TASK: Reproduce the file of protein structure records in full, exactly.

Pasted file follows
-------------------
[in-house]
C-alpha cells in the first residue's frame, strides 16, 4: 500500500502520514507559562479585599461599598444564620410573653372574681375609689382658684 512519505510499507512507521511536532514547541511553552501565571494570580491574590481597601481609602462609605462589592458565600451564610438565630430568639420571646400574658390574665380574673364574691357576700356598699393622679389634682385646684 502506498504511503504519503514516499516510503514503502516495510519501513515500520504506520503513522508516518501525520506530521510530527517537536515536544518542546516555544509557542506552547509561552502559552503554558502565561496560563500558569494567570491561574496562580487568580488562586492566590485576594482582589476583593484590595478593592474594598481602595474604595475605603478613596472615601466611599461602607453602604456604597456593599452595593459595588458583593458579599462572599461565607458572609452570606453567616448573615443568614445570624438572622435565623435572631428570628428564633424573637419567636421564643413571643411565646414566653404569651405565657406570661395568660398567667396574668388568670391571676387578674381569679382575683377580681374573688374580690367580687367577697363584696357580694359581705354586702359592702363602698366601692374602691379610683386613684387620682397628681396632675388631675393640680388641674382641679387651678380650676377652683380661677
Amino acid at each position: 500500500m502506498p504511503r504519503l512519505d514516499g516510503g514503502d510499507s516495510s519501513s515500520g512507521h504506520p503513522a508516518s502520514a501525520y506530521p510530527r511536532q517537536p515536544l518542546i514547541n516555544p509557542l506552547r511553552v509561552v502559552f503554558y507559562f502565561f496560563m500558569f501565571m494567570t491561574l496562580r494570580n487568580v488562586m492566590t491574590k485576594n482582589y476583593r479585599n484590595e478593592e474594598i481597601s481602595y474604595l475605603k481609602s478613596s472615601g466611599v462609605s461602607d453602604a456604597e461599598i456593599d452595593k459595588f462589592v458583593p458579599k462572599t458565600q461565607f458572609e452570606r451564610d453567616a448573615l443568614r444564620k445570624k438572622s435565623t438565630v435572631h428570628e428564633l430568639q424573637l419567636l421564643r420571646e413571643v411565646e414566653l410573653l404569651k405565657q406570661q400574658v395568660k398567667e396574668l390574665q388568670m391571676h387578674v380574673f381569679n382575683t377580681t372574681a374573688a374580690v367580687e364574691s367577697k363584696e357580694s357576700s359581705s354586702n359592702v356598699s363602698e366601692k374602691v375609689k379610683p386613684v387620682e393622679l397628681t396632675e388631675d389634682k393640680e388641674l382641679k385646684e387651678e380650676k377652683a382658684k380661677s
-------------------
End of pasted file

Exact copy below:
[in-house]
C-alpha cells in the first residue's frame, strides 16, 4: 500500500502520514507559562479585599461599598444564620410573653372574681375609689382658684 512519505510499507512507521511536532514547541511553552501565571494570580491574590481597601481609602462609605462589592458565600451564610438565630430568639420571646400574658390574665380574673364574691357576700356598699393622679389634682385646684 502506498504511503504519503514516499516510503514503502516495510519501513515500520504506520503513522508516518501525520506530521510530527517537536515536544518542546516555544509557542506552547509561552502559552503554558502565561496560563500558569494567570491561574496562580487568580488562586492566590485576594482582589476583593484590595478593592474594598481602595474604595475605603478613596472615601466611599461602607453602604456604597456593599452595593459595588458583593458579599462572599461565607458572609452570606453567616448573615443568614445570624438572622435565623435572631428570628428564633424573637419567636421564643413571643411565646414566653404569651405565657406570661395568660398567667396574668388568670391571676387578674381569679382575683377580681374573688374580690367580687367577697363584696357580694359581705354586702359592702363602698366601692374602691379610683386613684387620682397628681396632675388631675393640680388641674382641679387651678380650676377652683380661677
Amino acid at each position: 500500500m502506498p504511503r504519503l512519505d514516499g516510503g514503502d510499507s516495510s519501513s515500520g512507521h504506520p503513522a508516518s502520514a501525520y506530521p510530527r511536532q517537536p515536544l518542546i514547541n516555544p509557542l506552547r511553552v509561552v502559552f503554558y507559562f502565561f496560563m500558569f501565571m494567570t491561574l496562580r494570580n487568580v488562586m492566590t491574590k485576594n482582589y476583593r479585599n484590595e478593592e474594598i481597601s481602595y474604595l475605603k481609602s478613596s472615601g466611599v462609605s461602607d453602604a456604597e461599598i456593599d452595593k459595588f462589592v458583593p458579599k462572599t458565600q461565607f458572609e452570606r451564610d453567616a448573615l443568614r444564620k445570624k438572622s435565623t438565630v435572631h428570628e428564633l430568639q424573637l419567636l421564643r420571646e413571643v411565646e414566653l410573653l404569651k405565657q406570661q400574658v395568660k398567667e396574668l390574665q388568670m391571676h387578674v380574673f381569679n382575683t377580681t372574681a374573688a374580690v367580687e364574691s367577697k363584696e357580694s357576700s359581705s354586702n359592702v356598699s363602698e366601692k374602691v375609689k379610683p386613684v387620682e393622679l397628681t396632675e388631675d389634682k393640680e388641674l382641679k385646684e387651678e380650676k377652683a382658684k380661677s